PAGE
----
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Saturday, January 07, 2006

 

Barhorst: God, me, and Death

By Terry Barhorst, right

I really don't understand this notion some have that death is a punishment. If one of my children should become wounded or ill, to the point of helplessness and terrible pain, I would surely bring them home to care for and bring them back to health. My actions might confuse some people, but I would not think of that confusion as a punishment either.

I believe that a majority of religions believe that our bodies are a husk in which we spend earthly time. Then, for whatever reason, we go on. It is a body that is punished by disease, actions--of self and others--and accidents, and only a minority of these husks come to a point where the "I" is released because of "old age."

Those demagogues, who believe that claiming death as a punishment to the individual involved is useful as a political statement, have completely lost connection with whatever God in which they claim faith and belief. That they do it for political reasons is reprehensible. Politicians, demogogues, and clergy claiming death as a punishment are wrong. In point of fact, even terrorists better understand the truth of death.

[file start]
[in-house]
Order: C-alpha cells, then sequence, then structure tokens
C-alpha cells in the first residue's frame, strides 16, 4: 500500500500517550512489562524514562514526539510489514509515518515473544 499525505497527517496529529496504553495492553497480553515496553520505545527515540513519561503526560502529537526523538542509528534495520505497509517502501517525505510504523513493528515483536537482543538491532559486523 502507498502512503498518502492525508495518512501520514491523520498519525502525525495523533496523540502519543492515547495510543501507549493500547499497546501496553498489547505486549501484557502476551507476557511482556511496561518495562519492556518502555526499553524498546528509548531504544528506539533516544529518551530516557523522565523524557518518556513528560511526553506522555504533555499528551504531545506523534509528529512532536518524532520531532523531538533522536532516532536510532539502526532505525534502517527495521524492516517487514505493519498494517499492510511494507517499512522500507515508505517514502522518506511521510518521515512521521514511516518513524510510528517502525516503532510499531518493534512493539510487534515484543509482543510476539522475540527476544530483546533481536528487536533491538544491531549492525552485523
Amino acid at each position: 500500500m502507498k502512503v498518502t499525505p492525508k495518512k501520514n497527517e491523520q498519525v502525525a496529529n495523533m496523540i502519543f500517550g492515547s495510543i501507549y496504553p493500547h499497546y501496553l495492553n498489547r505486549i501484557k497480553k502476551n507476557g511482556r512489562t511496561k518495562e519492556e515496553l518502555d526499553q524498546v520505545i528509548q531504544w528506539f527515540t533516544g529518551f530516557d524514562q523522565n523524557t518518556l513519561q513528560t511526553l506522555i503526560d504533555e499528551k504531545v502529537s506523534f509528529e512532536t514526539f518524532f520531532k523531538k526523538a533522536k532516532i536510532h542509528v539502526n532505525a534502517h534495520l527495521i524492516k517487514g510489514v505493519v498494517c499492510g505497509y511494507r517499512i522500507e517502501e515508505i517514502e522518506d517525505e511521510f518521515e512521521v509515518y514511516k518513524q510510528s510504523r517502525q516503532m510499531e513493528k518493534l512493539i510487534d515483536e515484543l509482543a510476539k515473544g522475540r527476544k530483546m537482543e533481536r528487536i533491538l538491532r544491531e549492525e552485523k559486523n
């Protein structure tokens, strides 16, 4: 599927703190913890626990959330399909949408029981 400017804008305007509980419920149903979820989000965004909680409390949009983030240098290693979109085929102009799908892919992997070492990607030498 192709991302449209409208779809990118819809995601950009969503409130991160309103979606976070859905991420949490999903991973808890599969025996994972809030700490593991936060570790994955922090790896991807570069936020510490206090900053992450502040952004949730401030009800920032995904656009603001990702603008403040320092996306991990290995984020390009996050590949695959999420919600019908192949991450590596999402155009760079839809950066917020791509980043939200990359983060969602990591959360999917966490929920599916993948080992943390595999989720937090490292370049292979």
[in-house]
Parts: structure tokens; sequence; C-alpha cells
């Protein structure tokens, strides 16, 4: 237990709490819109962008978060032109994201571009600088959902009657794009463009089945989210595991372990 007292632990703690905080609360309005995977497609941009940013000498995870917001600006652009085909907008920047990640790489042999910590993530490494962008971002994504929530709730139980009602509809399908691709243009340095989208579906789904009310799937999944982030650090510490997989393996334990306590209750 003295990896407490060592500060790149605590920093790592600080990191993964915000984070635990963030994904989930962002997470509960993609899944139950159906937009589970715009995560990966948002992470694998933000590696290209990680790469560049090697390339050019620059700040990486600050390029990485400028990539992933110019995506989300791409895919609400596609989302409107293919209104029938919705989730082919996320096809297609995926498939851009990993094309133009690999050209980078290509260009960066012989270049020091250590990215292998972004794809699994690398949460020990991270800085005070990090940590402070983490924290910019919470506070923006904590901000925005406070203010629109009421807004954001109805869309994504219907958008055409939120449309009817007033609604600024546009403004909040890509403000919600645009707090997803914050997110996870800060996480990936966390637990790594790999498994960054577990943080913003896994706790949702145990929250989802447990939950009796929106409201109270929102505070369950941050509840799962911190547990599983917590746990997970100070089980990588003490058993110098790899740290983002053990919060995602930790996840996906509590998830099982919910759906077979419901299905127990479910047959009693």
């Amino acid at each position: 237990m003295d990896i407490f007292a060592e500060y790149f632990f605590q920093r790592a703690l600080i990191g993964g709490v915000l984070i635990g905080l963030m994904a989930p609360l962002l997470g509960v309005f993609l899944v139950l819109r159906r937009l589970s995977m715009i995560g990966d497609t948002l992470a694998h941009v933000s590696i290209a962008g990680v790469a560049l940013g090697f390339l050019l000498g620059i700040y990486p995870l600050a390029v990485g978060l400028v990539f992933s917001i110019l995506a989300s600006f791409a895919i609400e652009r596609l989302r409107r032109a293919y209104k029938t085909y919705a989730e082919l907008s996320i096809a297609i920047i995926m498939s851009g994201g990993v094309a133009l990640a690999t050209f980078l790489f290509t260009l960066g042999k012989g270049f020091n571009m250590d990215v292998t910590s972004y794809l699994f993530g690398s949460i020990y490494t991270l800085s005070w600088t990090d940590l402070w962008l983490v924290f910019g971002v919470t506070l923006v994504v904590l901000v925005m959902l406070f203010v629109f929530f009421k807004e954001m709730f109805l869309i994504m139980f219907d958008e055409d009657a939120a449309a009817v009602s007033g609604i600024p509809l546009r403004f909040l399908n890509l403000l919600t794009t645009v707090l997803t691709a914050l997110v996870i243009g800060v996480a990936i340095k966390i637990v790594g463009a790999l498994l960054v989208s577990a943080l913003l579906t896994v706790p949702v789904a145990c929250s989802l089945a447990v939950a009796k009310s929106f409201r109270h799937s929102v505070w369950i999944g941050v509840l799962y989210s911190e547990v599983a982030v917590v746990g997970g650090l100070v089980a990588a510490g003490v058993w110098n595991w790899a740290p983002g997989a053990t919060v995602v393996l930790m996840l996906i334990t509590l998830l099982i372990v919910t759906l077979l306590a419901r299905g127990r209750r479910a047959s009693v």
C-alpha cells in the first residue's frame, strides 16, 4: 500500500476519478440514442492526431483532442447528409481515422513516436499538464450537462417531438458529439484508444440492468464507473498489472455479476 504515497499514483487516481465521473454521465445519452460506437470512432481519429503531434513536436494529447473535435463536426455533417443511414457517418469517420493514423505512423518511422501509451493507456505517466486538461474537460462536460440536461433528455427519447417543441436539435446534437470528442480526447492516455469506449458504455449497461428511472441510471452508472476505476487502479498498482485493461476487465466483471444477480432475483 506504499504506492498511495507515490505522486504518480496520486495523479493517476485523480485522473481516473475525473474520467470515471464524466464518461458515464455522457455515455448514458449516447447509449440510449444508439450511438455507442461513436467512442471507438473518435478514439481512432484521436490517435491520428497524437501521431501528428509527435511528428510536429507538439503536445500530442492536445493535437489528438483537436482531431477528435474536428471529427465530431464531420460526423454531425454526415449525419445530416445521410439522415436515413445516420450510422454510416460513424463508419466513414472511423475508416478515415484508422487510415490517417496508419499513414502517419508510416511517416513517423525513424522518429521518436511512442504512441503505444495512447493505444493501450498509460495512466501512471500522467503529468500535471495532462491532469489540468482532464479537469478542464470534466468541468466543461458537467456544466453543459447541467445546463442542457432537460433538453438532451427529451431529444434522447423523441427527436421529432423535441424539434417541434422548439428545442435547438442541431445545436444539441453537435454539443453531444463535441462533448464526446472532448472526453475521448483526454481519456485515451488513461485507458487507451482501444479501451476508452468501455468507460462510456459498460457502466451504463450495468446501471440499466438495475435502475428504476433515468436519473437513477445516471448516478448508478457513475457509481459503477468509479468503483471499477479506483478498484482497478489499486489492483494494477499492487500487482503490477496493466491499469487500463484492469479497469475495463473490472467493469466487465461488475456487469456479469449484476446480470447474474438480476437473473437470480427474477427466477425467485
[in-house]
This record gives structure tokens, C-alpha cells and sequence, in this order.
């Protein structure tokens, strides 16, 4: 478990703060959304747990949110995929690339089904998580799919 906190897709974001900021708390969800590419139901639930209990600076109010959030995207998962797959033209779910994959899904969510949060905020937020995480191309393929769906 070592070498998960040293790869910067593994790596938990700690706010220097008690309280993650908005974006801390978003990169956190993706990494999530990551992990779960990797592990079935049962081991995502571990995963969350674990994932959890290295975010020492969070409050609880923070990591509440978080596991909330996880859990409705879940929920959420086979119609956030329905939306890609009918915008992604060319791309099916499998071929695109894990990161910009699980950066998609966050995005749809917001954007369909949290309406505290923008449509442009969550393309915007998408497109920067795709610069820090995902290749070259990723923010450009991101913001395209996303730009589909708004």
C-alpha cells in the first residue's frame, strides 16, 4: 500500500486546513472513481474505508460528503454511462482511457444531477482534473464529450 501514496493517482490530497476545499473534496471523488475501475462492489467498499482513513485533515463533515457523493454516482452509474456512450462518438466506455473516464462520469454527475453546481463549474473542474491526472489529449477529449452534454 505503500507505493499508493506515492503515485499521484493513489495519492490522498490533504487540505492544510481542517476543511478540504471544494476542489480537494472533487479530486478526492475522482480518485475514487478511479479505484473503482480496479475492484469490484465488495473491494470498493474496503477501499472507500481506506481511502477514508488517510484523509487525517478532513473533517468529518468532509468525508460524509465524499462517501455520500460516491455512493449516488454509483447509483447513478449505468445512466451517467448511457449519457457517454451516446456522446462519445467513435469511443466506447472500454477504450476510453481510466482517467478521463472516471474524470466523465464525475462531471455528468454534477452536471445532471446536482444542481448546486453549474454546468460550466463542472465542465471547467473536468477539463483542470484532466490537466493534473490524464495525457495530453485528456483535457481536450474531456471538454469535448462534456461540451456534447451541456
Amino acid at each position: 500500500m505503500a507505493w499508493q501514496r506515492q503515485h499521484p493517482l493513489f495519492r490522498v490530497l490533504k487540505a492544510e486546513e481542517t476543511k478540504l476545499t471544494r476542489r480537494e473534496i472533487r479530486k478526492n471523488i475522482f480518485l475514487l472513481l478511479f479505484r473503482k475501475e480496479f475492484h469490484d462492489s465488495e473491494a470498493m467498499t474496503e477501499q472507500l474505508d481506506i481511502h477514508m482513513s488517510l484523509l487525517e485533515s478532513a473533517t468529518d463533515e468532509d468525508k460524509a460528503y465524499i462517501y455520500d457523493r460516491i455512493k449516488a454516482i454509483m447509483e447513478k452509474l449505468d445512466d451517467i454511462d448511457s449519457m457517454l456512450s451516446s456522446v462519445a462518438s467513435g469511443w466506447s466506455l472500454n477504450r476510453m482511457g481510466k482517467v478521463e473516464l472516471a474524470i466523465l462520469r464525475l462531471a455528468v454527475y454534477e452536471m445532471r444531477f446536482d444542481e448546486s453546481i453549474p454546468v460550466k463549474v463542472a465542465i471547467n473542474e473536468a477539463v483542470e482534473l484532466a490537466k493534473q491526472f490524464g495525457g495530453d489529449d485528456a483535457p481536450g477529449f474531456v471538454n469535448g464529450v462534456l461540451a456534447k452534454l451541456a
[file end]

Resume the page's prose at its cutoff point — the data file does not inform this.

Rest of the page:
Death is a loss, and in some cases a punishment, to those left behind, but not the dying. In every religion except one that I have studied, the dying are going on. Those left behind mourn their own loss. This must be believed, for it is consistent with the belief that there are entities who are all powerful and wise.

Terry D. Barhorst

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